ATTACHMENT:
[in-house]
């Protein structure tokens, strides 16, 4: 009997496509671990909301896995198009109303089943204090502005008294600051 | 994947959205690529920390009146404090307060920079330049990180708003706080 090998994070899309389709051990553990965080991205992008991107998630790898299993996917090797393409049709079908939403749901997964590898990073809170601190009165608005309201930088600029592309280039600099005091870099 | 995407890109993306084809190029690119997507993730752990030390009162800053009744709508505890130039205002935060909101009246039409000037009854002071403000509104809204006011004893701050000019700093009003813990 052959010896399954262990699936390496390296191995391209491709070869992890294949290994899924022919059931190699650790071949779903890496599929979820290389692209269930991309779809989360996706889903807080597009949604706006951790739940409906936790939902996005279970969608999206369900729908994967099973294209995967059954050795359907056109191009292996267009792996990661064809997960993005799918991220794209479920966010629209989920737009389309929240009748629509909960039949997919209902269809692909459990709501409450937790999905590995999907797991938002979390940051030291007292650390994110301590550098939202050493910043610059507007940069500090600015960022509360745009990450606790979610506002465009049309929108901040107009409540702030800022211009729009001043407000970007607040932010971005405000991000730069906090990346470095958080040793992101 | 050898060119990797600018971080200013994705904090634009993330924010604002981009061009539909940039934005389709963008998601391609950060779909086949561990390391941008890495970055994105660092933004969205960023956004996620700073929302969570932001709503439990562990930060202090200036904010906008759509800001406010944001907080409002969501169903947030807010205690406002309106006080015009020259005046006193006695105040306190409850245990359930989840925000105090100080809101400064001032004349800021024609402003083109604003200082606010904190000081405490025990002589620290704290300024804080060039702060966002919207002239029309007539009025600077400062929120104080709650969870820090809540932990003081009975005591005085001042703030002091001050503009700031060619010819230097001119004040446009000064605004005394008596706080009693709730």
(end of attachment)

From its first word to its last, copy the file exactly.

[in-house]
């Protein structure tokens, strides 16, 4: 009997496509671990909301896995198009109303089943204090502005008294600051 | 994947959205690529920390009146404090307060920079330049990180708003706080 090998994070899309389709051990553990965080991205992008991107998630790898299993996917090797393409049709079908939403749901997964590898990073809170601190009165608005309201930088600029592309280039600099005091870099 | 995407890109993306084809190029690119997507993730752990030390009162800053009744709508505890130039205002935060909101009246039409000037009854002071403000509104809204006011004893701050000019700093009003813990 052959010896399954262990699936390496390296191995391209491709070869992890294949290994899924022919059931190699650790071949779903890496599929979820290389692209269930991309779809989360996706889903807080597009949604706006951790739940409906936790939902996005279970969608999206369900729908994967099973294209995967059954050795359907056109191009292996267009792996990661064809997960993005799918991220794209479920966010629209989920737009389309929240009748629509909960039949997919209902269809692909459990709501409450937790999905590995999907797991938002979390940051030291007292650390994110301590550098939202050493910043610059507007940069500090600015960022509360745009990450606790979610506002465009049309929108901040107009409540702030800022211009729009001043407000970007607040932010971005405000991000730069906090990346470095958080040793992101 | 050898060119990797600018971080200013994705904090634009993330924010604002981009061009539909940039934005389709963008998601391609950060779909086949561990390391941008890495970055994105660092933004969205960023956004996620700073929302969570932001709503439990562990930060202090200036904010906008759509800001406010944001907080409002969501169903947030807010205690406002309106006080015009020259005046006193006695105040306190409850245990359930989840925000105090100080809101400064001032004349800021024609402003083109604003200082606010904190000081405490025990002589620290704290300024804080060039702060966002919207002239029309007539009025600077400062929120104080709650969870820090809540932990003081009975005591005085001042703030002091001050503009700031060619010819230097001119004040446009000064605004005394008596706080009693709730």